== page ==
So while I’m not a martyr, I’m also not a slacker. My foremost responsibility is to be faithful to follow in the ways of Jesus. For me, my continued witnessing at Offutt AFB is a fulfillment of that pledge. To do other-wise would be to fail in the most basic level of being a Catholic Christian and render me a less than suitable priest.  It is ironic that I am often put on the defensive about being a lawbreaker by fellow Catholic Christians. Jesus and his disciples often disregarded Judaic laws. For the faith communities of the New Testament, going to jail was common fare, the rule not the exception.  I did not come to this prison camp freely. I was sent here by a federal judge. I was transported here, handcuffed and shackled. I remain here under threat of additional prosecution and jail time.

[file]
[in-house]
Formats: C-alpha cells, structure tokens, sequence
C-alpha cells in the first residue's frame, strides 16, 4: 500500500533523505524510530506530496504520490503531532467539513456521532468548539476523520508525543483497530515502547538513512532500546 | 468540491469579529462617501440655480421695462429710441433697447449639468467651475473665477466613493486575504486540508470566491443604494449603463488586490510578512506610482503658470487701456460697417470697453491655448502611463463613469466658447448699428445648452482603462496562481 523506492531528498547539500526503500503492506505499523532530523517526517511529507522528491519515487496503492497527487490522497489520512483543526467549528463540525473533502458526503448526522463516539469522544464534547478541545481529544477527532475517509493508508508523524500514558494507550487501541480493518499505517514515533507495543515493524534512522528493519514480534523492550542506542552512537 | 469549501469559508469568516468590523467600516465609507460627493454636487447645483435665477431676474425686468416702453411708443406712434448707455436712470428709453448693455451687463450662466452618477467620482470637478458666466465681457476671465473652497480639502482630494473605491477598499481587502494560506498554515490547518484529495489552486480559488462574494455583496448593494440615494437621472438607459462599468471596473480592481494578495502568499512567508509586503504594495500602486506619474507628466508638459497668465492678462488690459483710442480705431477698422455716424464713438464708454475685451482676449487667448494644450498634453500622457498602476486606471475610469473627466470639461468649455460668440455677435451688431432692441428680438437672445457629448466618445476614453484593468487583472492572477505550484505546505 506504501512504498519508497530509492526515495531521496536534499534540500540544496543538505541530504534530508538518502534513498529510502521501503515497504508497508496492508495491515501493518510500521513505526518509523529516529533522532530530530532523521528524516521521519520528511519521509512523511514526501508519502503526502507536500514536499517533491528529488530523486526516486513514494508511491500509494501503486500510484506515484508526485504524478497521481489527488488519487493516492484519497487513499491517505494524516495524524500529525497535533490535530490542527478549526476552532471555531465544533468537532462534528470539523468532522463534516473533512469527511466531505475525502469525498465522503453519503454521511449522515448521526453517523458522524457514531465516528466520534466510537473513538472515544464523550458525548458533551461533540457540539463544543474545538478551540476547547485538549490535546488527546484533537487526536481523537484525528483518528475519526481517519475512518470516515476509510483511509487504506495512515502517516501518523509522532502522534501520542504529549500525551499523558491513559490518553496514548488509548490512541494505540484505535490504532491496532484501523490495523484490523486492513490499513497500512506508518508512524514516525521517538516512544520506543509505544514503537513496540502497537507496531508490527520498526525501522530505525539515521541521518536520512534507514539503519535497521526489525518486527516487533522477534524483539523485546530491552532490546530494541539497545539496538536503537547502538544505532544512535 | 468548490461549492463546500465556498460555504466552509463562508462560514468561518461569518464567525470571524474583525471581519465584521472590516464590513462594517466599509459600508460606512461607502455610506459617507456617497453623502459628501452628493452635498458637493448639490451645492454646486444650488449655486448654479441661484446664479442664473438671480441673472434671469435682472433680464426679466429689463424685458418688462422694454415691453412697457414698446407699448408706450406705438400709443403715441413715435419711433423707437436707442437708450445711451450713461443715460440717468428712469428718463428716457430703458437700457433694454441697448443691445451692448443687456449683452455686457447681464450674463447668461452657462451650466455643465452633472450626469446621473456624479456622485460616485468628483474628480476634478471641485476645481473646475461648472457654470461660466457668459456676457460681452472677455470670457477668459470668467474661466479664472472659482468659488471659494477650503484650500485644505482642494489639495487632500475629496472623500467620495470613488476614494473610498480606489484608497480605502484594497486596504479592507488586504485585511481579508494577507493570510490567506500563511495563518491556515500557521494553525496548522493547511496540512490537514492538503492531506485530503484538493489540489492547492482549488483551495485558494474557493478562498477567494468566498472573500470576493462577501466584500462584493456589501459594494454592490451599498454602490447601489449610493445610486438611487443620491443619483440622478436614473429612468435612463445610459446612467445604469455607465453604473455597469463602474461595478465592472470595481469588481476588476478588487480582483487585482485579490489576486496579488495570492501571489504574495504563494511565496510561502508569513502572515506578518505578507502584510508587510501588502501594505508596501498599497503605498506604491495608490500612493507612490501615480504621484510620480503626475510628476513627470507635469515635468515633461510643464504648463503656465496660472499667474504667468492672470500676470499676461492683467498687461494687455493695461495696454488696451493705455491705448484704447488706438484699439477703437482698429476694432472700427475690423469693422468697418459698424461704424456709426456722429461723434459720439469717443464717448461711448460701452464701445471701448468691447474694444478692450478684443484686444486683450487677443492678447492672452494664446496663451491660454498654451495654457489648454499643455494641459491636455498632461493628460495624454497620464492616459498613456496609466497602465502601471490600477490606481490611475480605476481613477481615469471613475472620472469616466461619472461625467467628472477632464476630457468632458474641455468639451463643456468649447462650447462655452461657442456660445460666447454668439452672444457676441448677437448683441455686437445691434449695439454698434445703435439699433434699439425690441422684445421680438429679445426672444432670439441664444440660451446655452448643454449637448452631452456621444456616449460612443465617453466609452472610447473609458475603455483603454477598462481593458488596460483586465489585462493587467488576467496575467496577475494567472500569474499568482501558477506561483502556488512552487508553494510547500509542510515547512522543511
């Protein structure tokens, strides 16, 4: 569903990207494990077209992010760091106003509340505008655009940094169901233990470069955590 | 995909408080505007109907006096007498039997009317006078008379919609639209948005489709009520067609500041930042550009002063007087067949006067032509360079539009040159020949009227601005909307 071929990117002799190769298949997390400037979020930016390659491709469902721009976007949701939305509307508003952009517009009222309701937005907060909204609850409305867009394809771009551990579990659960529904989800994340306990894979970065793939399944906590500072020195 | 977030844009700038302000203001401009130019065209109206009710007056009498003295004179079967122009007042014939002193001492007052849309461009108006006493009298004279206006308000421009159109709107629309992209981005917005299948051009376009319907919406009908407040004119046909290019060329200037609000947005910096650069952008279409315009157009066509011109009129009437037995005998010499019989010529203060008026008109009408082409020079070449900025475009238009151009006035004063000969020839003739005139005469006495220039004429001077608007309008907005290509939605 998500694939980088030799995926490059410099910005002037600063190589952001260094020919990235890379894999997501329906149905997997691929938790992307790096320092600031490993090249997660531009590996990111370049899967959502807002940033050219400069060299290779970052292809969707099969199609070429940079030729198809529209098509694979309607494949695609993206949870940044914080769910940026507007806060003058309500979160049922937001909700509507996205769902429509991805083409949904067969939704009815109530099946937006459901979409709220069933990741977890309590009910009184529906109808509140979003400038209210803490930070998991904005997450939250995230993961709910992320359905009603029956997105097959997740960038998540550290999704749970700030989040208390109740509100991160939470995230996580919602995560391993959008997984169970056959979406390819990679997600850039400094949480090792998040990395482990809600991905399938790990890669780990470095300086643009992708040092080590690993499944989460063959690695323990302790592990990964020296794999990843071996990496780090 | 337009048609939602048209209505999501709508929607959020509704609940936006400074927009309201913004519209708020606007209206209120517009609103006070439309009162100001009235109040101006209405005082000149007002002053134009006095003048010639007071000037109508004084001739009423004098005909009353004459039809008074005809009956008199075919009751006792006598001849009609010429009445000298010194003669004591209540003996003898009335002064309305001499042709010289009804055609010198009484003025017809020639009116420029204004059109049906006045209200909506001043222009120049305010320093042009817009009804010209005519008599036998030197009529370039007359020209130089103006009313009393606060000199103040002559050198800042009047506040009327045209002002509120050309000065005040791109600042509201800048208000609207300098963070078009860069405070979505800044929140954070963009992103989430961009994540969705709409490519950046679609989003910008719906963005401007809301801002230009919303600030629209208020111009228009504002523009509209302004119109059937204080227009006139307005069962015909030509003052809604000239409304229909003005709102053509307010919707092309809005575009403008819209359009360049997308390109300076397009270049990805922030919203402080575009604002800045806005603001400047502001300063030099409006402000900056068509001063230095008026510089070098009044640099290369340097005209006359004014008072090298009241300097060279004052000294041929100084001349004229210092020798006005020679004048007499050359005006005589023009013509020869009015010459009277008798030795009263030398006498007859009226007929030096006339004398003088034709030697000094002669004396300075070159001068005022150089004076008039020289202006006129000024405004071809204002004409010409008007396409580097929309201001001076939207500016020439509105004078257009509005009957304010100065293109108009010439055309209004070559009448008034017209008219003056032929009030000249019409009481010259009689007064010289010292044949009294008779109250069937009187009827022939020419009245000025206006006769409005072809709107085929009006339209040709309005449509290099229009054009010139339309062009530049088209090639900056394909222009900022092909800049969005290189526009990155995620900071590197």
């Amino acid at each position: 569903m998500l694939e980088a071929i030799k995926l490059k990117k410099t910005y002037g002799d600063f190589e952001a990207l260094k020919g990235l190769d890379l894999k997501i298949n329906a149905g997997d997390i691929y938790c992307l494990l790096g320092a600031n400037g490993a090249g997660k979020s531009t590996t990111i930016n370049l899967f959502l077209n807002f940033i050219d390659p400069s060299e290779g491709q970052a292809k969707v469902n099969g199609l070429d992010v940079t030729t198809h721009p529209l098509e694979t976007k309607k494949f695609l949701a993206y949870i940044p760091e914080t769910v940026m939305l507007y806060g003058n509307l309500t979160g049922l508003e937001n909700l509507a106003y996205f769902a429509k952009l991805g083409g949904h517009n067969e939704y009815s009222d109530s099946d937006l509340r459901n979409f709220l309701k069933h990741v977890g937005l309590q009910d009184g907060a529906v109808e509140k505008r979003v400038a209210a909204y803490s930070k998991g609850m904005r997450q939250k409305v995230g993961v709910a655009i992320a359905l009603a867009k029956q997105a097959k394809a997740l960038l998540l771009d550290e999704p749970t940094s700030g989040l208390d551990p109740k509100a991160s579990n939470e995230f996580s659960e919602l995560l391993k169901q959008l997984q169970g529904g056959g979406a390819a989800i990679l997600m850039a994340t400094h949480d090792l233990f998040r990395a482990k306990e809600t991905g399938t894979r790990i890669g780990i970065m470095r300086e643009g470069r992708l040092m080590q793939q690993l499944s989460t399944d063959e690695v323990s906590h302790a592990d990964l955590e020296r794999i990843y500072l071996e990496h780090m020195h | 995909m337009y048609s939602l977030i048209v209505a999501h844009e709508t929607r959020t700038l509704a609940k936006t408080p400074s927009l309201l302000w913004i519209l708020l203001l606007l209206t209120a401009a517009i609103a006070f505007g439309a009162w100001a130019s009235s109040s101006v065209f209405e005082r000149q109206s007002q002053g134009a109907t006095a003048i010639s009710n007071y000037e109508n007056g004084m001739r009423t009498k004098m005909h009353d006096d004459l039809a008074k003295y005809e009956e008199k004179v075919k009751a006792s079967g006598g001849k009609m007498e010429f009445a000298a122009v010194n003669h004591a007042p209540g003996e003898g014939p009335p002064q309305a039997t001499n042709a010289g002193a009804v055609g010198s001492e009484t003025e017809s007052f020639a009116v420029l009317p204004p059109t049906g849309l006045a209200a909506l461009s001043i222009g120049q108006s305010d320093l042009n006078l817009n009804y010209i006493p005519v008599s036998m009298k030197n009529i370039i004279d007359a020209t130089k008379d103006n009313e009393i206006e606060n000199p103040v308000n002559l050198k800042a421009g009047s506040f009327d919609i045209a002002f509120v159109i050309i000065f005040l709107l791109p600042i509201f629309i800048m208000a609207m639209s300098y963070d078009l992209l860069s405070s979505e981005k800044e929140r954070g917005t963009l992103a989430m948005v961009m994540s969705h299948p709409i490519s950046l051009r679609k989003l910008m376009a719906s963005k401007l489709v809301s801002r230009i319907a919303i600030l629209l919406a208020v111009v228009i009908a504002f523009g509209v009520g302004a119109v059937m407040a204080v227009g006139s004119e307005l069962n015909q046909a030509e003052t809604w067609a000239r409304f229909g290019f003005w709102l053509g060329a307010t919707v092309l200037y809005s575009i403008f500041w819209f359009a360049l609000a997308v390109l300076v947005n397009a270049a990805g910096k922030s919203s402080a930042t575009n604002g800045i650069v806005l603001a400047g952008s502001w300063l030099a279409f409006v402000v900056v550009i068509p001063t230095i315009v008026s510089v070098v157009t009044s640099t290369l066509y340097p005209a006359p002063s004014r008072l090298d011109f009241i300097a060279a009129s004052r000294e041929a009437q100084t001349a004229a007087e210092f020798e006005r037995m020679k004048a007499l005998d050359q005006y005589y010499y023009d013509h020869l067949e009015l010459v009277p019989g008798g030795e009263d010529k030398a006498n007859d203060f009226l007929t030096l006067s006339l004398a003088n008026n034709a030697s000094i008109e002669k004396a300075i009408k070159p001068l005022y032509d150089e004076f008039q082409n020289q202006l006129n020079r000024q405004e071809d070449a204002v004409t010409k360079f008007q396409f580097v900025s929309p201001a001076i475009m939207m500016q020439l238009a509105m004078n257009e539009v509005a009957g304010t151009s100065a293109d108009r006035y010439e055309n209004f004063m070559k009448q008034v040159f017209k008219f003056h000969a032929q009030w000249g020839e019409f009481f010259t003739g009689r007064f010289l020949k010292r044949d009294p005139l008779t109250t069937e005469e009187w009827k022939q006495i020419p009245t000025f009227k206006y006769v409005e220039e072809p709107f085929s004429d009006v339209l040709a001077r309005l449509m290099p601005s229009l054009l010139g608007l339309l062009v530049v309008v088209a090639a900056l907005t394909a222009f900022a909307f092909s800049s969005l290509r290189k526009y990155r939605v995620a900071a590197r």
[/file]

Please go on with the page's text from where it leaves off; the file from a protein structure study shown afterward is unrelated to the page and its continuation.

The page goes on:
As prison options go, Yankton Federal Prison Camp is a good deal I just as easily could have been sent to a county jail. I once did an entire six-month sentence in county jails. They are not fit places for human beings to live. Many are noisy, overcrowd-ed dungeons with poor food. One third of the U.S. prisoners, close to 500,000 people, are in county jails.  Perhaps, because of the contrast from county jails, I have painted too rosy of a picture of life at Yankton Prison Camp. Each day at this camp, inmates encounter nitpicky petty rules and regulations unevenly enforced which reminds them that they are not in control of their lives, they are not free people. Because of this, they view the justice system as unjust.  The Gospel tells us we are to side with the poor, the outcast and the oppressed. . In this context of prison, I share the perspective of those very people and find it valid.  Yet despite the negative and unfree environment (or maybe because of it), my spiritual life has flourished. My prayer life has deepened. My efforts to reach out and to be a sign of Christ here have had some success.  I see myself neither as any great martyr or slacker. I mostly see myself as being a per-son trying to be faithful to the challenge to be as Christ-like as I can. No more or no less than any Christian is called to be.